Recently, I was watching the 30 for 30 documentary Catching Hell which talks about Game 6 of the 2003 NLCS or as so many people know it, “The Bartman Game.”
Let’s zoom to the top of the eighth inning. Mark Prior has looked electric allowing only three hits through the first seven innings. The Cubs retired the first guy on a fly ball. The Cubs are 5 outs from hosting the World Series for the first time since 1945. Juan Pierre doubled and then a routine foul ball to the stands was hit by Luis Castillo on the 8th pitch of the at bat. You notice a bunch of hands reaching for the ball including Moises Alou. It touches one fan’s hands and changes his life forever. Alou exacerbates the problem by throwing a temper tantrum on the field because he felt he could have gotten the ball and pointing to Steve Bartman. Following the game, Alou said he probably could not have gotten the ball but has since retracted the statement in the years that have passed.
The very next pitch is a wild pitch by Prior which walks Castillo and advances Pierre to third. Pudge Rodriguez then singles to left to score Pierre on an 0-2 pitch. Miguel Cabrera then hit a tailor made double play ground ball that Alex Gonzalez boots and from there the flood gates open as the Marlins plate 8 runs in the inning. The Friendly Confines went from a party to a morgue very quickly.
The Cub fans blame it on Bartman as he became the scapegoat for the team’s failures but what about Prior’s wild pitch or the boot by Alex Gonzalez on the ground ball or a host of other plays. Bartman did what many of the fans in the same area were doing and what I would have done which is go after a foul ball that was hit towards me.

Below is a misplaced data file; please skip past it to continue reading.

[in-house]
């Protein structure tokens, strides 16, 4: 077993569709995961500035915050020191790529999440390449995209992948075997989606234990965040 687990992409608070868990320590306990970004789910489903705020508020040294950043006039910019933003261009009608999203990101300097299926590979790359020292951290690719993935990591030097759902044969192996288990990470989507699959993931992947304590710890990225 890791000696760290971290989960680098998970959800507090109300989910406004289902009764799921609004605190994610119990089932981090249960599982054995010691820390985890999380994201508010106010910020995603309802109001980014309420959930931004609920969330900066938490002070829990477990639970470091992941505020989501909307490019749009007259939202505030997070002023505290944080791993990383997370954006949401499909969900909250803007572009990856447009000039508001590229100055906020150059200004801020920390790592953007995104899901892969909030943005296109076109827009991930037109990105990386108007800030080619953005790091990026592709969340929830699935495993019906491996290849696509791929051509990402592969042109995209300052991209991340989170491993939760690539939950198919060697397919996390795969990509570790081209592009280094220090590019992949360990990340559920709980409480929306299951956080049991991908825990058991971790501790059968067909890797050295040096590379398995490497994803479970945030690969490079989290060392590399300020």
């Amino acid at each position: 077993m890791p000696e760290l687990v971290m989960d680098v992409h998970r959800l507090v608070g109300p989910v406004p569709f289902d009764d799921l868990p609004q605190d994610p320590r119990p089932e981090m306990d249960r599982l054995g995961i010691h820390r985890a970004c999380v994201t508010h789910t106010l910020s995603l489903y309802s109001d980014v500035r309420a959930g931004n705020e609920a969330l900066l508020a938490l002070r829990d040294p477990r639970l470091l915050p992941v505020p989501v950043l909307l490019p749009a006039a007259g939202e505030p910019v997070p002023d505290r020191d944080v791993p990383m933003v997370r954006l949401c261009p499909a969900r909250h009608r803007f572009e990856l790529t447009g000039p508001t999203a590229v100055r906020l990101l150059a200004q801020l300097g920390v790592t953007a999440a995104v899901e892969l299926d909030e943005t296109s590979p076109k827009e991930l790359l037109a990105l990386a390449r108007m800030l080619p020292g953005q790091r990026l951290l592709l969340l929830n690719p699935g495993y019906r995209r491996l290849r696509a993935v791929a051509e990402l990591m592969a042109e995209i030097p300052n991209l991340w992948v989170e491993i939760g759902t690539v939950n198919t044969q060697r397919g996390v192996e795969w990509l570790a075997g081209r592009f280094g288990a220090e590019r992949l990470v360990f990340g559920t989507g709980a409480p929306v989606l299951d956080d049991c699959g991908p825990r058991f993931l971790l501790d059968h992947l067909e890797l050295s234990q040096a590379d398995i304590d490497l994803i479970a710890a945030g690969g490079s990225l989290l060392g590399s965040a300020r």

The scapegoat is an interesting phenomenon as one player takes the blame for the team’s failure like Bartman, Bill Buckner, Chris Webber, or Kyle Brotzman. There are so many plays in a game that one doesn’t make or break but our emphasis seems to be drawn to those. For example, Buckner was not the only on with a knuckle-headed play or decision in that fateful inning and he was one of the reasons the Red Sox were in the position they were in due to his play in the ALCS. Kyle Brotzman, the Boise State kicker, last year missed a field goal that could have sent the Broncos to the National Championship but he was Boise State’s most accurate kicker in school history. There is clearly no way the Fab 5 get to the National Title Game without Webber’s contributions.
Since the beginning of time, humans have always looked to assess blame and in our microwave society where we have to have an opinion right as it is happening, we assess it even more quickly. Do each of those plays have an effect on the game? Certainly, but they are a part of the game not the reason a team loses.